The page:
KC: That’s a great question. We have a set of advisors who directly advise the product. We have folks from MIT that have studied misinformation and particularly crowdsourcing around this information. We have an advisor from the University of Washington who studies areas like digital juries, an advisor from the University of Michigan who studies design of these online communities and systems, and an advisor from Duke, who studies polarization. We’ve also worked with behavioral economists at the University of Chicago to help us design the system. We’ve brought a bunch of experts directly in to shaping the system. In terms of the experts on Twitter, the way we’ve approach bringing them into Birdwatch is, first of all, making Birdwatch signups open so anyone can sign up. We want the set of contributors to be people who organically are interested in doing this, so we haven’t specifically added anyone into the contributor base. We just let people sign up and we have the people that signed up.
So, there may be such folks [misinformation experts] in it if they if they decide to join. We also see that in notes contributors are often regularly citing experts who are on Twitter. It’s not uncommon to see someone write a note that adds a bit of information and then cites a tweet as saying like, “hey, this is from CNN’s Fact Checker” or “this is from Reuters” or this from this other person on Twitter who is covering this specific story and has this credential. We often see even when those people aren’t necessarily writing the notes, we see the notes referencing their work on Twitter.
Gizmodo: And how exactly did these experts that you all are working with shape the product?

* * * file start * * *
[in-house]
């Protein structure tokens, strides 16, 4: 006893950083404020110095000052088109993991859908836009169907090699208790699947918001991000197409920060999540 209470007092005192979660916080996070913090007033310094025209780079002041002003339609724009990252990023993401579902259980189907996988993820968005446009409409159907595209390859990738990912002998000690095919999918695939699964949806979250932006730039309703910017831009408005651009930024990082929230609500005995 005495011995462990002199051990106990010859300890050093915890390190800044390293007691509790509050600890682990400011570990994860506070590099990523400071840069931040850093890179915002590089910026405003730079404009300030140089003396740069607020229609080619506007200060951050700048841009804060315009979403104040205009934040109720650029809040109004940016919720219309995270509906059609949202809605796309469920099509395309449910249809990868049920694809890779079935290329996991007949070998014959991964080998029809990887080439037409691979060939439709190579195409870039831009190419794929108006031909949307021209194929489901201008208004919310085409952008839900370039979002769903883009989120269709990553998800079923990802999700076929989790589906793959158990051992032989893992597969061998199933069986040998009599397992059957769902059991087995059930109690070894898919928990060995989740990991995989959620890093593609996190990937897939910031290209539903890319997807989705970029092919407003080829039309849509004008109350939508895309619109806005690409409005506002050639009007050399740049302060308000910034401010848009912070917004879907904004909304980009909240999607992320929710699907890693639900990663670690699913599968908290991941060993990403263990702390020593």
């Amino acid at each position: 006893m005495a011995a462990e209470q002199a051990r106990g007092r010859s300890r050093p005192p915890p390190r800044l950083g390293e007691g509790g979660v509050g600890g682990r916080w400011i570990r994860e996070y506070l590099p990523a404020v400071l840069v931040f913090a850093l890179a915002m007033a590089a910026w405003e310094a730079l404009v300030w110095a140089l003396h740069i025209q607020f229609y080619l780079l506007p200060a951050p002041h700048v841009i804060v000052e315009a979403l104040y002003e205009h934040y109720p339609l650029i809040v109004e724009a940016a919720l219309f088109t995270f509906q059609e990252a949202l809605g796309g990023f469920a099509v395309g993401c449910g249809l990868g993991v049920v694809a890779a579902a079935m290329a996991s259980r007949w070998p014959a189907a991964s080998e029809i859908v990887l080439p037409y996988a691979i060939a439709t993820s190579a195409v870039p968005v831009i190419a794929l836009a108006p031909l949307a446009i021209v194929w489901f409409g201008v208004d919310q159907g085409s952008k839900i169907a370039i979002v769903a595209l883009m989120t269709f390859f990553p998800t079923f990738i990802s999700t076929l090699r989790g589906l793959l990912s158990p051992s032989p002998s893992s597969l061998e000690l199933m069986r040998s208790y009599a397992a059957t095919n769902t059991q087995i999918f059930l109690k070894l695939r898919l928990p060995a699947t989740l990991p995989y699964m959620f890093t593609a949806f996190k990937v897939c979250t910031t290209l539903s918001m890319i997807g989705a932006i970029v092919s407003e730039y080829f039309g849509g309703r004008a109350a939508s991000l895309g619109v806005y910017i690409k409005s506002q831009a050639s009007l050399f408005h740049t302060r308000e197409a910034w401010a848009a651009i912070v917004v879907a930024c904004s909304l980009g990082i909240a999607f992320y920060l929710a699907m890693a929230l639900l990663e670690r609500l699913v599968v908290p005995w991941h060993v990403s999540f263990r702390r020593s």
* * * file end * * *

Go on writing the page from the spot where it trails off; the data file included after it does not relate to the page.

KC: Those advisors that I was mentioning, they meet with our team as we’re designing the product. We have regular, approximately quarterly sessions, with our advisory group that contains a bunch of those academic advisors. Others we meet ad-hawk and we’ll usually give them an update on what we’re learning in the product, what design challenges we’re facing, and they’ll give us feedback on either tradeoffs on design decisions we’re making or other research we should look at to help us answer key questions or other measures we should be considering in making decisions, for example. So, they’re helping sort of behind the scenes on the design side of the product.
Gizmodo: You’ve mentioned before that Twitter does not want to be taking action on individual Birdwatch notes or deciding which should be shown or not. Yet, you all have taken a stance and acted on misinformation in the past, as is the case with misinformation labels, promoting information in moments, deleting context, etc. Why is the case different with Birdwatch?
KC: Birdwatch has been an experiment with really entrusting and empowering the community and the people on Twitter to do this. We’ve taken a very clear stance on that with Birdwatch, which is we want notes to be written by the people; we want the people to decide which ones are helpful enough to be worth showing; and if there are problems with that, we don’t want as Twitter to be taking action on individual notes.